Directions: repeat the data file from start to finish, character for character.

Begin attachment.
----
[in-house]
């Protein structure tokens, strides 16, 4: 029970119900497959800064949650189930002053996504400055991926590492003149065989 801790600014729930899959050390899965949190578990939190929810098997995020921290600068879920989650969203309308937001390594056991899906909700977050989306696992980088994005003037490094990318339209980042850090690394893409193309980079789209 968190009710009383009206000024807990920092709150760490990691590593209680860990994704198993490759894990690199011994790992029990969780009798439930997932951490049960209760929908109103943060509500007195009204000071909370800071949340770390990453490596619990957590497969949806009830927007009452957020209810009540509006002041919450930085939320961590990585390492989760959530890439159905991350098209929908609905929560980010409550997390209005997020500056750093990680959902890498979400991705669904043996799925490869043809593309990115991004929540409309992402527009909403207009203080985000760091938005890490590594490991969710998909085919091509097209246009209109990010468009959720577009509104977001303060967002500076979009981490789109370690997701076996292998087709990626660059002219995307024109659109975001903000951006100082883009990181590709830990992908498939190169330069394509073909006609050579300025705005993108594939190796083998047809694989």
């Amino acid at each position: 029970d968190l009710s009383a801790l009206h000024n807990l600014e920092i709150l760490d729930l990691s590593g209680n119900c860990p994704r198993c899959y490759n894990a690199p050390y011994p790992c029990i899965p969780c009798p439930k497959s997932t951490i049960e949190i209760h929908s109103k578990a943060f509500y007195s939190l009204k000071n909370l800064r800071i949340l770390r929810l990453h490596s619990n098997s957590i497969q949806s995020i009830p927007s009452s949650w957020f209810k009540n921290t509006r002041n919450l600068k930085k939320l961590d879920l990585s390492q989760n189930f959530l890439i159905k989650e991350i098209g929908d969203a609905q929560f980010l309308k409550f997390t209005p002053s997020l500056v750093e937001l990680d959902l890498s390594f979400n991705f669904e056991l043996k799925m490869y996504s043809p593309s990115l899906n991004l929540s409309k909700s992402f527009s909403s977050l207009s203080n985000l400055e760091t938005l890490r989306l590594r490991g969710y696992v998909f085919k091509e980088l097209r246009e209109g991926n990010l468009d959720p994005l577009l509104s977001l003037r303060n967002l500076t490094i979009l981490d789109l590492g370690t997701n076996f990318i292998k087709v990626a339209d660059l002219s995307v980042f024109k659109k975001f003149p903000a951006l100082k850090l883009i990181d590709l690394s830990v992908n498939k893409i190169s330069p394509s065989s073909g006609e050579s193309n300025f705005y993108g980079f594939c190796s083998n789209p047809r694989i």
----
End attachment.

[in-house]
């Protein structure tokens, strides 16, 4: 029970119900497959800064949650189930002053996504400055991926590492003149065989 801790600014729930899959050390899965949190578990939190929810098997995020921290600068879920989650969203309308937001390594056991899906909700977050989306696992980088994005003037490094990318339209980042850090690394893409193309980079789209 968190009710009383009206000024807990920092709150760490990691590593209680860990994704198993490759894990690199011994790992029990969780009798439930997932951490049960209760929908109103943060509500007195009204000071909370800071949340770390990453490596619990957590497969949806009830927007009452957020209810009540509006002041919450930085939320961590990585390492989760959530890439159905991350098209929908609905929560980010409550997390209005997020500056750093990680959902890498979400991705669904043996799925490869043809593309990115991004929540409309992402527009909403207009203080985000760091938005890490590594490991969710998909085919091509097209246009209109990010468009959720577009509104977001303060967002500076979009981490789109370690997701076996292998087709990626660059002219995307024109659109975001903000951006100082883009990181590709830990992908498939190169330069394509073909006609050579300025705005993108594939190796083998047809694989």
């Amino acid at each position: 029970d968190l009710s009383a801790l009206h000024n807990l600014e920092i709150l760490d729930l990691s590593g209680n119900c860990p994704r198993c899959y490759n894990a690199p050390y011994p790992c029990i899965p969780c009798p439930k497959s997932t951490i049960e949190i209760h929908s109103k578990a943060f509500y007195s939190l009204k000071n909370l800064r800071i949340l770390r929810l990453h490596s619990n098997s957590i497969q949806s995020i009830p927007s009452s949650w957020f209810k009540n921290t509006r002041n919450l600068k930085k939320l961590d879920l990585s390492q989760n189930f959530l890439i159905k989650e991350i098209g929908d969203a609905q929560f980010l309308k409550f997390t209005p002053s997020l500056v750093e937001l990680d959902l890498s390594f979400n991705f669904e056991l043996k799925m490869y996504s043809p593309s990115l899906n991004l929540s409309k909700s992402f527009s909403s977050l207009s203080n985000l400055e760091t938005l890490r989306l590594r490991g969710y696992v998909f085919k091509e980088l097209r246009e209109g991926n990010l468009d959720p994005l577009l509104s977001l003037r303060n967002l500076t490094i979009l981490d789109l590492g370690t997701n076996f990318i292998k087709v990626a339209d660059l002219s995307v980042f024109k659109k975001f003149p903000a951006l100082k850090l883009i990181d590709l690394s830990v992908n498939k893409i190169s330069p394509s065989s073909g006609e050579s193309n300025f705005y993108g980079f594939c190796s083998n789209p047809r694989i």